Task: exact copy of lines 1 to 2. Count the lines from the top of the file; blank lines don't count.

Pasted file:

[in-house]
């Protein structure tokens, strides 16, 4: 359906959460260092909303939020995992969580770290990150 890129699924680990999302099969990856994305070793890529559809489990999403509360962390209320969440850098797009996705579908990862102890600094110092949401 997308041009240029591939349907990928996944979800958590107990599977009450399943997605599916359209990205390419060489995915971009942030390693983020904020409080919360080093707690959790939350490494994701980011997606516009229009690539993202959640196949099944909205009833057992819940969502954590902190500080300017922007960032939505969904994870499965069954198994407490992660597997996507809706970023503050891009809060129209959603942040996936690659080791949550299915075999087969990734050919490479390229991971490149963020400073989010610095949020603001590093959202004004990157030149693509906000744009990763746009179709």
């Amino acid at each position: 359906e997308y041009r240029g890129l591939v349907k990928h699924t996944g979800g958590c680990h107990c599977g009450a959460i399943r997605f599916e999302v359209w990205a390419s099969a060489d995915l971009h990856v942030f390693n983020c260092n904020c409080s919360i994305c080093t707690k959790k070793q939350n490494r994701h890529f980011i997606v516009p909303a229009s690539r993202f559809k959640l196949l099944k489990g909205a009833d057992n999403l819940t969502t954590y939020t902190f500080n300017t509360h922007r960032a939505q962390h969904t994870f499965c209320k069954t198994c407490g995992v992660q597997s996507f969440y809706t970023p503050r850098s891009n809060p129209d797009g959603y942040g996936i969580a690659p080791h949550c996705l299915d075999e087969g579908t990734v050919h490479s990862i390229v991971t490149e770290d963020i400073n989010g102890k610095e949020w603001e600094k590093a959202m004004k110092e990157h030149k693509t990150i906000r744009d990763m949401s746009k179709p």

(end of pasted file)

[in-house]
């Protein structure tokens, strides 16, 4: 359906959460260092909303939020995992969580770290990150 890129699924680990999302099969990856994305070793890529559809489990999403509360962390209320969440850098797009996705579908990862102890600094110092949401 997308041009240029591939349907990928996944979800958590107990599977009450399943997605599916359209990205390419060489995915971009942030390693983020904020409080919360080093707690959790939350490494994701980011997606516009229009690539993202959640196949099944909205009833057992819940969502954590902190500080300017922007960032939505969904994870499965069954198994407490992660597997996507809706970023503050891009809060129209959603942040996936690659080791949550299915075999087969990734050919490479390229991971490149963020400073989010610095949020603001590093959202004004990157030149693509906000744009990763746009179709």